22. 7 points
    Saw these hives when having lunch on a Mekong River cruise They are right around the restaurant for the tourists Their bees are much smaller and very calm. Sampled some of the honey which is light and very runny. They served it with some pollen and tea made from pandan leaves. It was quite nice.
  23. 7 points
    No it isn't the same. And yes I can explain. When you choose to send in a composit sample you are hoping that it tests so far below the threshold that you know that all the batches in that composit must be OK. But if you send in a composit and it is close to the threshold, it means that a particular batch that is part of that composit might be over. You then have to test each batch to find out which one or ones it is. That is par for the course if you choose to mix up composit samples. It means that on this occasion your composit sample has tested close enough that one of the batches in it might be over, and that is the risk you knowingly took when you mixed up the composit. No one can reasonably complain about that, the result is what it is. You now have to test individually to find out which one is over, or, you can blend all your batches so you will have one batch which is under, just. And should have the same result as the composit sample you sent in.
  24. 7 points
    Some who sold out the corporate's were willing sellers and some were leaned on pretty heavily but the big difference between the corporate's and individuals is corporate's use somebody else's money and we have to use our own. It would be financial suicide for an individual to try and match the kind of money they were throwing round for hives and sites. Some of those hives are now coming back on the market, some of those apiary sites have changed hands two or three times in the last five years. Bankers seem to be totally naive and continue to finance corporate's that are losing millions of dollars every year and at least two of those operations are run by people that have been bankrupt before. Family businesses make far more profit per hive and pay far more taxes to keep the country running. Some of those corporate's also have a special relationship with the MPI which I also find deeply concerning.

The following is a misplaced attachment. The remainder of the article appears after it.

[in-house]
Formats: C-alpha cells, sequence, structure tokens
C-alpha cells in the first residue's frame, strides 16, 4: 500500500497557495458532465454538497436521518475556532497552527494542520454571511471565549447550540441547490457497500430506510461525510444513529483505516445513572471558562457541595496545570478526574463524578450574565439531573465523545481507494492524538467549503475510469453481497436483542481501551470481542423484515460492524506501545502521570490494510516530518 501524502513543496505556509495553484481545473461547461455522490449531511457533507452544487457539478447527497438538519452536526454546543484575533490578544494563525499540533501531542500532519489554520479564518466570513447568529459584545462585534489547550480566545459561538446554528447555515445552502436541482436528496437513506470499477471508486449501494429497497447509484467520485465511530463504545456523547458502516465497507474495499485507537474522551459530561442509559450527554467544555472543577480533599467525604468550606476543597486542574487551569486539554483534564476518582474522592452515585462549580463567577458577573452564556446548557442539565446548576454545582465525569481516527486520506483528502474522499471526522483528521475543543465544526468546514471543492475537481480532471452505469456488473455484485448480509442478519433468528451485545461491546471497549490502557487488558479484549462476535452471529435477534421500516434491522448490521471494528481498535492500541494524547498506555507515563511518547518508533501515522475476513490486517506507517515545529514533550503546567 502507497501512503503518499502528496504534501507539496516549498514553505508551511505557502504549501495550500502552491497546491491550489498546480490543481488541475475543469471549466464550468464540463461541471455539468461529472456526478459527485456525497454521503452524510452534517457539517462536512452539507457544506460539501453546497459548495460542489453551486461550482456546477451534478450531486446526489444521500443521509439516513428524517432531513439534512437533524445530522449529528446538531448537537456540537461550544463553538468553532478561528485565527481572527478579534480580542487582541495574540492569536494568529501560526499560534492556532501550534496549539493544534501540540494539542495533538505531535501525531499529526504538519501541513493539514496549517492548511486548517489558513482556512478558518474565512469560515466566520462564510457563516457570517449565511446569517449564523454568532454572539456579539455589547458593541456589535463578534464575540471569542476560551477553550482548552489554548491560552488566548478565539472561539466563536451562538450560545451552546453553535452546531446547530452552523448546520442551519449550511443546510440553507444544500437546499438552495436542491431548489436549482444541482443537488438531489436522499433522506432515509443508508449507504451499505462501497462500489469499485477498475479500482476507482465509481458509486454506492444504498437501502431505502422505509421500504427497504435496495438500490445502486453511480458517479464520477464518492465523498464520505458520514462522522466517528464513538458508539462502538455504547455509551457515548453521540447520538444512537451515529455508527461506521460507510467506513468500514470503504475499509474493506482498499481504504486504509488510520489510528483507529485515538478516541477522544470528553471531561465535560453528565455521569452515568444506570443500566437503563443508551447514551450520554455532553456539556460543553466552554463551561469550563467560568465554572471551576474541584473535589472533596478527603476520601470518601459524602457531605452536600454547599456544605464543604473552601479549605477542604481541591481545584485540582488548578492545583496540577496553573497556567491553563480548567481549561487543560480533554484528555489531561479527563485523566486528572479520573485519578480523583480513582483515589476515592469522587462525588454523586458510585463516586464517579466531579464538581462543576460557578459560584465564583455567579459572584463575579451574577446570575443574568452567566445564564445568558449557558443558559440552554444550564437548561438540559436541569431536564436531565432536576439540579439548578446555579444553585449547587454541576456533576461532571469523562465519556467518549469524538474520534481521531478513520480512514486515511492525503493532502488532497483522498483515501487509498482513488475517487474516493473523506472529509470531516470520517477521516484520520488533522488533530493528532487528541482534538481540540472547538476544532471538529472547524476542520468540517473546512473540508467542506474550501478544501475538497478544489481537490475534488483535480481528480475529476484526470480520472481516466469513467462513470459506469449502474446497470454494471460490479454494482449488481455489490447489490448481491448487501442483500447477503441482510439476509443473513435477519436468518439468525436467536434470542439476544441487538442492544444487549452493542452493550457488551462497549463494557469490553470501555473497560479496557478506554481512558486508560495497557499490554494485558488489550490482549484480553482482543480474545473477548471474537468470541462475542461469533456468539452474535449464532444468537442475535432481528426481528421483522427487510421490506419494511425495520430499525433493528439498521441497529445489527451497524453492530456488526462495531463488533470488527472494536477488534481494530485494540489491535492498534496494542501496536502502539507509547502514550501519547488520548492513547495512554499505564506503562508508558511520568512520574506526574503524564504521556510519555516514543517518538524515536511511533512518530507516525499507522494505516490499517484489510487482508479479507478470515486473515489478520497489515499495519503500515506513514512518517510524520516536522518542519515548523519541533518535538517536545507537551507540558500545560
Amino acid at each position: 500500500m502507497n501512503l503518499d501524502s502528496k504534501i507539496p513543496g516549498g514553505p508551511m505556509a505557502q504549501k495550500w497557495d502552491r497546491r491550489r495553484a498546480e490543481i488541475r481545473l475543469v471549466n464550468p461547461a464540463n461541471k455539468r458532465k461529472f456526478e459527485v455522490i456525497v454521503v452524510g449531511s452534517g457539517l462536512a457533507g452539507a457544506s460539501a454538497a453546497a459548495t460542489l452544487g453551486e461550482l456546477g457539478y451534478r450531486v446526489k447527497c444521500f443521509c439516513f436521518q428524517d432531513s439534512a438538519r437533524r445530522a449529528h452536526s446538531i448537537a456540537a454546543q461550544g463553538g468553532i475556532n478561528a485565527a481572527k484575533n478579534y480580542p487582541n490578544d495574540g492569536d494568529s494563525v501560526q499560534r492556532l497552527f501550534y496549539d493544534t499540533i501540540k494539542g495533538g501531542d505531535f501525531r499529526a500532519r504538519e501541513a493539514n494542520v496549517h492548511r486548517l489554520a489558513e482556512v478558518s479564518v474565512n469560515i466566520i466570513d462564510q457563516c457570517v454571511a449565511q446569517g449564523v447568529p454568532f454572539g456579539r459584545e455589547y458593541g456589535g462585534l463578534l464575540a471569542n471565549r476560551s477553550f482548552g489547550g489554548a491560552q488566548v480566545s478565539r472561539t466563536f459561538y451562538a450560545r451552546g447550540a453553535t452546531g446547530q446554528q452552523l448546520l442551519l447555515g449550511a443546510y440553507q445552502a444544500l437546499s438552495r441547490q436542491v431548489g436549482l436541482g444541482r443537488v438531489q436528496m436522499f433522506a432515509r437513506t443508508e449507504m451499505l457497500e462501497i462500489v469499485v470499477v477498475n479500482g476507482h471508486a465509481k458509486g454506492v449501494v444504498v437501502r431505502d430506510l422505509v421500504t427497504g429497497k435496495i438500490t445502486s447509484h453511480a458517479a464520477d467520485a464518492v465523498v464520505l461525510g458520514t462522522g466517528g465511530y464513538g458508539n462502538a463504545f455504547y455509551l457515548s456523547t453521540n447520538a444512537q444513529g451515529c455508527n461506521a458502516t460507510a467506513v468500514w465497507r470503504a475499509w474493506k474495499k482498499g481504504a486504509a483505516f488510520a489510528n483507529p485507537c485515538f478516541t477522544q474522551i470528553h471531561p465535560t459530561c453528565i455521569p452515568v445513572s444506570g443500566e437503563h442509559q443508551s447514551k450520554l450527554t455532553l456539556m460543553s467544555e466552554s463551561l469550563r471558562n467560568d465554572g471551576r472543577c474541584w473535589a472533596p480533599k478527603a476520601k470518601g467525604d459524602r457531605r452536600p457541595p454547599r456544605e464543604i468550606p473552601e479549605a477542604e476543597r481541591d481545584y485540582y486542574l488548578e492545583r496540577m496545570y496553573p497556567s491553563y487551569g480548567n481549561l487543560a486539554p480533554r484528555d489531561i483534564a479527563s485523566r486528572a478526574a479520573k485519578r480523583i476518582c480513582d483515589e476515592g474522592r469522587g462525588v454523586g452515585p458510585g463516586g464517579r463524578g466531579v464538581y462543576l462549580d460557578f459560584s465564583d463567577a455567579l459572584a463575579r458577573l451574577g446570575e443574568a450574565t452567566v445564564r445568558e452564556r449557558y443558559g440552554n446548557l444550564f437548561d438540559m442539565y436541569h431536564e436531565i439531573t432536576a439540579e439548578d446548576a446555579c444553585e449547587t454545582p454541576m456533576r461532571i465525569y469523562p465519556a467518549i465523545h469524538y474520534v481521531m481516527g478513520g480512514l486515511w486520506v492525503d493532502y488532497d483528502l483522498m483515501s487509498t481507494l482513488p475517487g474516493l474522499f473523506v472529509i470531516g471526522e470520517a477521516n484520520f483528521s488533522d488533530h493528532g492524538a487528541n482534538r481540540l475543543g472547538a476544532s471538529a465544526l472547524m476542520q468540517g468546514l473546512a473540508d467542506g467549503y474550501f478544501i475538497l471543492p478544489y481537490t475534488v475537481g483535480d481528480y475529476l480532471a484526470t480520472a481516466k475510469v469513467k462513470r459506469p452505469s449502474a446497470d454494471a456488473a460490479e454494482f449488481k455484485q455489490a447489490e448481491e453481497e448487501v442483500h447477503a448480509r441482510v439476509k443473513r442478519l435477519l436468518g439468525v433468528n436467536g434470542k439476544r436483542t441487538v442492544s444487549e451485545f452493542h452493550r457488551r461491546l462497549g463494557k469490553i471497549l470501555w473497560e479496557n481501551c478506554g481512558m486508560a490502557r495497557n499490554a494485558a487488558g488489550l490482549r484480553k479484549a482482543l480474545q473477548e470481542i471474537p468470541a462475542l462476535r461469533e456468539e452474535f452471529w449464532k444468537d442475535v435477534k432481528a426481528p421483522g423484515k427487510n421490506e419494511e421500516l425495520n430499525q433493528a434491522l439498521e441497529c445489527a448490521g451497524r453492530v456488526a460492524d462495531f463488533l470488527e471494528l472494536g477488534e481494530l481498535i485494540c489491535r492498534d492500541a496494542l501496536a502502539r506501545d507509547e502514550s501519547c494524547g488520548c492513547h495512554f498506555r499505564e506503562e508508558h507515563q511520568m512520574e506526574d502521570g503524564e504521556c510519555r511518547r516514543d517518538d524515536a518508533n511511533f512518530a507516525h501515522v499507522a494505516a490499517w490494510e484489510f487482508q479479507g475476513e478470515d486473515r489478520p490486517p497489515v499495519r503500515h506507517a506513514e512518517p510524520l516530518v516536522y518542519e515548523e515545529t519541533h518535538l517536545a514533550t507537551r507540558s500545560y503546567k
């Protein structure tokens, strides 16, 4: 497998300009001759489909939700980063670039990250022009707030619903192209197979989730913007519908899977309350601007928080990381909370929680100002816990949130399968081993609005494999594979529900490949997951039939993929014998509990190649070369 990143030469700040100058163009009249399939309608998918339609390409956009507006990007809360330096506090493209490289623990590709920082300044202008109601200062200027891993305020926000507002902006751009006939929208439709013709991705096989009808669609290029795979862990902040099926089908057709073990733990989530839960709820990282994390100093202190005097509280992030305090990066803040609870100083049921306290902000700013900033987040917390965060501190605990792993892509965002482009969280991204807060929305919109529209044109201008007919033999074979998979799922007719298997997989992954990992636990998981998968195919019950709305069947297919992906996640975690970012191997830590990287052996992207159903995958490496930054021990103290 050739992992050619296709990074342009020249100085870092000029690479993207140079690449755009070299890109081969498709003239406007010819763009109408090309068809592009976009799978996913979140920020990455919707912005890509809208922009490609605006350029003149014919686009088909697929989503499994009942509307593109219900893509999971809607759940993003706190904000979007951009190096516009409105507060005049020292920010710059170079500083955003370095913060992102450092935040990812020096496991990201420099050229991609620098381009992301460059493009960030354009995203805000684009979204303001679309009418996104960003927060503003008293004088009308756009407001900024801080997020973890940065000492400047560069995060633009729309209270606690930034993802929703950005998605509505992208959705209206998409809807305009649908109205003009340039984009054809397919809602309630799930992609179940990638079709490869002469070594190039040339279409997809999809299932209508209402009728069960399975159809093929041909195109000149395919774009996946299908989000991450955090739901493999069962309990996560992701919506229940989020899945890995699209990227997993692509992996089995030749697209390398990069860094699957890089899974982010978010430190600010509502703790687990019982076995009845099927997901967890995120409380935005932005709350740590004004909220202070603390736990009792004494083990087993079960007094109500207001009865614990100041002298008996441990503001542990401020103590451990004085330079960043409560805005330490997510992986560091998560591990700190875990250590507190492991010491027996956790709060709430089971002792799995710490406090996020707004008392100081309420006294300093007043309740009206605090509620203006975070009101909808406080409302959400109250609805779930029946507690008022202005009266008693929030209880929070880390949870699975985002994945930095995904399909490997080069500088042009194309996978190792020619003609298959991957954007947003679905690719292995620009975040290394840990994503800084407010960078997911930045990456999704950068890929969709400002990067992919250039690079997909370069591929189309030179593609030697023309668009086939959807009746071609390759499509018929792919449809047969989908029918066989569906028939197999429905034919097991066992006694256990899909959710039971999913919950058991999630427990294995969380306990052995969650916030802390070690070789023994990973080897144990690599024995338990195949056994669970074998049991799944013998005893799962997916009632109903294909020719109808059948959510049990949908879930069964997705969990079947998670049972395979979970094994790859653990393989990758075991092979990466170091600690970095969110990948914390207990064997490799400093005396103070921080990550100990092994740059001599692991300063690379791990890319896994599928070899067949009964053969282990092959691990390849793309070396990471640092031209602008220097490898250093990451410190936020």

25. 7 points
    There was a time when honey was just labelled as honey. Now we have pure, New Zealand, produced with organic principles, unadulterated, tested to the nth degree et cetera which has the unfortunate effect of making consumers wonder what is wrong with plain old honey. Even with manuka honey the only reason we needed a standard was there were so many people out there who were just plain dishonest. It's not hard to tell manuka honey from others. Now for the last few years of my beekeeping life I have to suffer for the greed, dishonesty and bull#### that a few greedy corporate's and individuals have brought into the world of bees. At least I have years of experience on how to run a business on the smell of an oily rag. I shouldn't say told you so that I have been predicting all this for a few years now. One last thing to look forward to. In the past every time there has been a major price correction there has also been a spike in AFB through neglected hives, and there are a lot more hives out there to be neglected then the used to be.
  26. 7 points